A few years ago, teenager Amy Johnson of Kansas City, Mo., was at a pet show with her family. When Amy, who has type 1 diabetes, began to feel sick, she checked her blood sugar. It was too high, so she used both her insulin pump and an insulin injection to try to correct it, both to no avail. After going to the emergency room, she ended up in the pediatric intensive care unit. She recovered -- but the episode rattled her family.
This fall, with 18-year-old Amy in her first year of college, her father,...
Although it isn't normal to have lead in your body, a small amount is
present in most people. Environmental laws have reduced lead exposure in the
United States, but it is still a health risk, especially for young
What causes lead poisoning?
Lead poisoning is
usually caused by months or years of exposure to small amounts of lead at home,
work, or day care. It can also happen very quickly with exposure to a large amount of lead. Many things can contain or be contaminated with lead: paint, air, water, soil, food, and manufactured goods.
The most common source of lead exposure for children is
lead-based paint and the dust and soil that are
contaminated by it. This can be a problem in older homes and buildings.
most often exposed to lead at work or while doing hobbies that involve lead.
Who is at highest risk of lead poisoning?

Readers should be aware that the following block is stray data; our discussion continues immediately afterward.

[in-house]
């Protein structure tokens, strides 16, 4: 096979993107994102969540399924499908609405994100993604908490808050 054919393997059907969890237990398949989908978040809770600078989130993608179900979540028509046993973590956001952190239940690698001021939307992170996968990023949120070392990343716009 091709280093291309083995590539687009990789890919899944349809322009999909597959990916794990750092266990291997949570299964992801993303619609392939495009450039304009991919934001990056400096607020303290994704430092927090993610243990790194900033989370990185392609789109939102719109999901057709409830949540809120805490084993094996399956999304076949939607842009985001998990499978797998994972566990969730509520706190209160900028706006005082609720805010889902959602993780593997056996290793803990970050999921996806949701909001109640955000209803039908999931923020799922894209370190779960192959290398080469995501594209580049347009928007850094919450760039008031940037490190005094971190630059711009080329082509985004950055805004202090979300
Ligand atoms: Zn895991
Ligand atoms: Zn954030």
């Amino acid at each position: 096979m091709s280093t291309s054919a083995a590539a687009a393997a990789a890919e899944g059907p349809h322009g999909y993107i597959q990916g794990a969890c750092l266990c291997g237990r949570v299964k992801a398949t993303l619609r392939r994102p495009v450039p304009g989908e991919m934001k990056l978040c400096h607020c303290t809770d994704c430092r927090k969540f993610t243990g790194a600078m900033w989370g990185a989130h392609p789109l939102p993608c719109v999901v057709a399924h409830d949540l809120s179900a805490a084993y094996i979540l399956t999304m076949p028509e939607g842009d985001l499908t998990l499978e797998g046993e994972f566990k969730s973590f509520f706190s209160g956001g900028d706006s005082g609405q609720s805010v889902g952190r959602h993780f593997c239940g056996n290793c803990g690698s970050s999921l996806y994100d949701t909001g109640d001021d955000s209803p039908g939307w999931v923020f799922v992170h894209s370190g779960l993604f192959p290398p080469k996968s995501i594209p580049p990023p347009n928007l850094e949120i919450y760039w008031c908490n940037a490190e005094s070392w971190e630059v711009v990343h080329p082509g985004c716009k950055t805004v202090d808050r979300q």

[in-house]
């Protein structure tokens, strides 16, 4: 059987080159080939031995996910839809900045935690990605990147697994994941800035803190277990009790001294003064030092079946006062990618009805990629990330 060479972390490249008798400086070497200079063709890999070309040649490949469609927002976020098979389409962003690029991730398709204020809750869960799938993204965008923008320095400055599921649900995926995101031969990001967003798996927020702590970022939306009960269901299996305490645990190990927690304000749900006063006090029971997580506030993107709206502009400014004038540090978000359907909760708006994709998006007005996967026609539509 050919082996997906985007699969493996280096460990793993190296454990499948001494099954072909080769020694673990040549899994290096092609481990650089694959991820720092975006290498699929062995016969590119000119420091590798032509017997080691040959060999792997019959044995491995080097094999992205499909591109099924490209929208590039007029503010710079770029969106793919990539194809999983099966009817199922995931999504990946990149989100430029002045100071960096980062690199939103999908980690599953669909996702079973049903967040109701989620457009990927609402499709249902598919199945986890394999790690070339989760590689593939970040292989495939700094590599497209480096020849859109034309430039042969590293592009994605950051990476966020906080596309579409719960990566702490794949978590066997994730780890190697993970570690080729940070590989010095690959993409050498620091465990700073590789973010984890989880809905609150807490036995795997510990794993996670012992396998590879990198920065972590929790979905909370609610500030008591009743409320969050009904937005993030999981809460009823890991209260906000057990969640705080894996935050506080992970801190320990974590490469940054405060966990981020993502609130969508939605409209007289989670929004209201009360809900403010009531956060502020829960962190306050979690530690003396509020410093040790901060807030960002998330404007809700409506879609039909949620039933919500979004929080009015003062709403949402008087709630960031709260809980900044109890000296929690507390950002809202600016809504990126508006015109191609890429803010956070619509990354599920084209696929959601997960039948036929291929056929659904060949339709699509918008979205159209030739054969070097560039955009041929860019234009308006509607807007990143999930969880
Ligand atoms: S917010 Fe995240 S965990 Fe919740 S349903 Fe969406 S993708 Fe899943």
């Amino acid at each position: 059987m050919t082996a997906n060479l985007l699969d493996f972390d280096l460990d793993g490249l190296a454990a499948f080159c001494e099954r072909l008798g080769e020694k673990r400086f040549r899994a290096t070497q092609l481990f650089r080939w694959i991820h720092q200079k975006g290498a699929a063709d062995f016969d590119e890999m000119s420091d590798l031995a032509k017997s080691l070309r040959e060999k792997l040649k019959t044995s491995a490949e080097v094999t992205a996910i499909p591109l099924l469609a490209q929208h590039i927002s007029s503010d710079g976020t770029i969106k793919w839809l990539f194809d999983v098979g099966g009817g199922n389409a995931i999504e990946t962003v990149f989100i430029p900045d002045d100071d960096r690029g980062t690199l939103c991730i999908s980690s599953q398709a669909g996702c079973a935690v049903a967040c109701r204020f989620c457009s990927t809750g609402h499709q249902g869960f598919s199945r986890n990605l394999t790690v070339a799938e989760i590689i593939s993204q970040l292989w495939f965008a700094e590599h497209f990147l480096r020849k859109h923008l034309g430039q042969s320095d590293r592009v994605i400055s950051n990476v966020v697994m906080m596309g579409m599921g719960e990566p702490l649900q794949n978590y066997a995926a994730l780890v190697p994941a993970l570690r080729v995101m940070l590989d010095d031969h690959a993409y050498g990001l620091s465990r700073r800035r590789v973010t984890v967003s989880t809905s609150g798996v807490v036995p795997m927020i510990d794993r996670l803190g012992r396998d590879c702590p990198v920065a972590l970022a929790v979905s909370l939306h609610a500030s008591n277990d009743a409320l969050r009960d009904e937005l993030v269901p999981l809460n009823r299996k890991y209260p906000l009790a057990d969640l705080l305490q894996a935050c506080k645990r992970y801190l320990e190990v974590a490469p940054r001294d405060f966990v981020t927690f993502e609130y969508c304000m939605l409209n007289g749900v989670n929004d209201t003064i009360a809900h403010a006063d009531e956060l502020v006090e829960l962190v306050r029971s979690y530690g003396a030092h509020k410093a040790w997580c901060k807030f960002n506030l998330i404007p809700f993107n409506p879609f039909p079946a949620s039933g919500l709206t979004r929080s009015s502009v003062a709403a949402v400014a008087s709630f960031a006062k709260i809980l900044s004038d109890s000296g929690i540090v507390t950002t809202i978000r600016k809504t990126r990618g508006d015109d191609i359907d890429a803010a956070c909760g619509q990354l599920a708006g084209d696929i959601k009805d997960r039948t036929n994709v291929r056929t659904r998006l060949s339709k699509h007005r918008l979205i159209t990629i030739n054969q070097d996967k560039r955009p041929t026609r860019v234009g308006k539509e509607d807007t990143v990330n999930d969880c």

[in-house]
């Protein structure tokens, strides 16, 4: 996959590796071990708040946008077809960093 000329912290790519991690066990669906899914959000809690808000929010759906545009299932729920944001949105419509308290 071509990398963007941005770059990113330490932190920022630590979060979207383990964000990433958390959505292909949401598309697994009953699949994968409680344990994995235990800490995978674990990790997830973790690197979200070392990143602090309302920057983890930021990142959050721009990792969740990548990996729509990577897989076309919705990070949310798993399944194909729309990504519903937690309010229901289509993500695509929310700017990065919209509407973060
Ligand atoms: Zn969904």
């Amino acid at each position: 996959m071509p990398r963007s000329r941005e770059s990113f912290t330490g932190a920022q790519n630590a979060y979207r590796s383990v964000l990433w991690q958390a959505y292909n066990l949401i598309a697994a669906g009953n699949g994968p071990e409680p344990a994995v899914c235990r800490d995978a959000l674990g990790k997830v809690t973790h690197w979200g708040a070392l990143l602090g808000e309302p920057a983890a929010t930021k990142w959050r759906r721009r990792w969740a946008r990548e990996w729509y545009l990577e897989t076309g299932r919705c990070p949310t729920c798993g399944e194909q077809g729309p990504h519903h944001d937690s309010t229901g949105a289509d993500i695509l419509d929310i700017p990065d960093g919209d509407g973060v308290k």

poisoning can occur at any age, but children are most likely to be affected by high lead levels. Children at highest risk include
Live in or regularly visit homes or buildings built before 1978. These buildings may have lead-based paint. The risk is even higher in buildings built before 1950, when lead-based paint was more commonly used.
Are immigrants, refugees, or adoptees from other
countries.1 They may have been exposed to higher lead levels in these countries.
Are 6 years old or younger. Young children are at higher risk because:
They often put their hands and objects in
They sometimes swallow nonfood items.
Their bodies absorb lead at a higher rate.
Their brains are developing quickly.
Others at risk for lead poisoning include people who:
Drink water that flows through
pipes that were soldered with lead.
Work with lead either in their
job or as a hobby (for example, metal smelters, pottery makers, and stained
Eat food from cans made with lead solder. These types of cans aren't made in the United States.
Cook or store food in ceramic containers. Some ceramic glaze
contains lead that may not have been properly fired or cured.
Eat or breathe traditional or folk remedies that contain lead, such as some
herbs and vitamins from other countries.
Live in communities
with a lot of industrial pollution.